Born in Leipzig, Johann Christian Bach was known as “the London Bach” but actually spent a good deal of time in Italy where, among other things, he converted from Lutheranism to Catholicism. Hee learned a great deal about music while there. Sebastian was 50 when Christian was born and the generational gap between them was so great that they often did not align well musically but Sebastian taught Christian until his death in 1750. After that, Christian continued his studies under C.P.E. (himself 21 years older than his half-brother). He was an excellent student and distinguished first as a composer and then as a performer. His compositions in Italy were superb and earned a lot of praise and notice around Europe. He wrote three operas that he journeyed to London to perform in 1762. They were so well received that he became a favorite of Queen Charlotte (wife of George III). He spent the rest of his life in England and married there but had no children. He died, as so many Bachs, in debt but his wife was spared the indignities of begging in the streets when Queen Charlotte paid the debts and gave her a lifetime pension.

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  16. #9
    Victor Redseal


    So what was Bach’s view of the roles of both religion and music in our lives? This is a harder question to answer than may seem at first glance. First we have to ask what is music? Luther said this about music:

    “I, Doctor Martin Luther, wish all lovers of the unshackled art of music grace and peace from God the Father and from our Lord Jesus Christ! I truly desire that all Christians would love and regard as worthy the lovely gift of music, which is a precious, worthy, and costly treasure given to mankind by God. The riches of music are so excellent and so precious that words fail me whenever I attempt to discuss and describe them....”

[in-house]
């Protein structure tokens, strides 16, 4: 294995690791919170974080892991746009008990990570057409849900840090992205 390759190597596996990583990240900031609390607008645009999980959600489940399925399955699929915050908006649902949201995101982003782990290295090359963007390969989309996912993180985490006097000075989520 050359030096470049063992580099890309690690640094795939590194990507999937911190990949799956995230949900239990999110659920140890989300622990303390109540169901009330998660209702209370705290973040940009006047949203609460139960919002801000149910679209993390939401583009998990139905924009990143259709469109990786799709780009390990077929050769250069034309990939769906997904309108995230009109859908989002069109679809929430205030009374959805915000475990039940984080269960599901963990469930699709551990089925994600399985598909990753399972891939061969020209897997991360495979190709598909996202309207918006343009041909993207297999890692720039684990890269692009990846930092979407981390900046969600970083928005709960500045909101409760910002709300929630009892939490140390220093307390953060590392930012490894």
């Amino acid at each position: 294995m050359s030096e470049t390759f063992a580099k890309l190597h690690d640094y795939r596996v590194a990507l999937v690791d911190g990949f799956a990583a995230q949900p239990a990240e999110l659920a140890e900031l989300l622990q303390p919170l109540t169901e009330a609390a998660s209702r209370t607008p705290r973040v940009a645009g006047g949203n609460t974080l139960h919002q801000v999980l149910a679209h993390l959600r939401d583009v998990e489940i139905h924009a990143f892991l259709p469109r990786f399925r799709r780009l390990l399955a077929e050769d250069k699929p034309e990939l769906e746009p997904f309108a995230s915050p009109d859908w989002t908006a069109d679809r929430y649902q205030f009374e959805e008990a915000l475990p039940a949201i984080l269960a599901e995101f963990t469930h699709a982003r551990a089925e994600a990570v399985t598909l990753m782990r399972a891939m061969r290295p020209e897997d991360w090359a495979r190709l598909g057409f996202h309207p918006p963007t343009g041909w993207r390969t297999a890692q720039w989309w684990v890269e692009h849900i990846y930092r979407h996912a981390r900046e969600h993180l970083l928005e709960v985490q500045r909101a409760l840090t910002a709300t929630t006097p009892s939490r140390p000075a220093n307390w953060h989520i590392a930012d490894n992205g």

So, Luther felt that music has a divine origin—a “costly treasure given to mankind by God.” This is a markedly different view than espoused by early Fathers of Catholicism which felt that music, such as theater music, was idolatrous and licentious and a throwback to paganism. However, music, whatever it is, is ingrained in the human heart and mind. Music is not related to nor rooted in the intellect since severely retarded people have shown tremendous musical prowess. Children sing without being taught. At this very moment, a child in a high chair at a table next to mine is singing loudly as she eats. Maybe ten years from now, she’ll be too embarrassed to sing in front of people but, as a young child, she thinks nothing of it. One might say that we are born with music in our souls. Neither Luther nor Bach would disagree with that in all likelihood. As Picasso once said, “Every child is an artist. The problem is how to remain an artist once he grows up.”

    As time went on, the church realized it could not squash music out of the soul of the human race. So, they wrote their own music—the music of liturgy a.k.a plainchant. Yet, Aquinas espoused a view of music and art not dissimilar from that of Luther. Aquinas said music and art are expressions of beauty. Art illuminates the beauty of the creature. He wrote: “The beauty of the creature is nothing else than the likeness of the divine beauty participated in things.” So, once again, we are back to the belief that we are born with music in our souls and that the music comes from God. A person must order their inner qualities—their beliefs, feelings and passions—as a musical harmony. As with harmony, there is pleasance, balance and beauty.

    Aquinas, however, went on to point out that music served another purpose than simply to guide us to a virtuous life but that it also aided in contemplation. In Eastern thought, we would say it is meditative. Luther, likewise, felt that the very act of listening to music was an act of contemplating beauty symmetry, balance and harmony. It was to see into the very nature of things. If accompanied by words taken from or inspired by scripture, then higher truths may yet be discerned.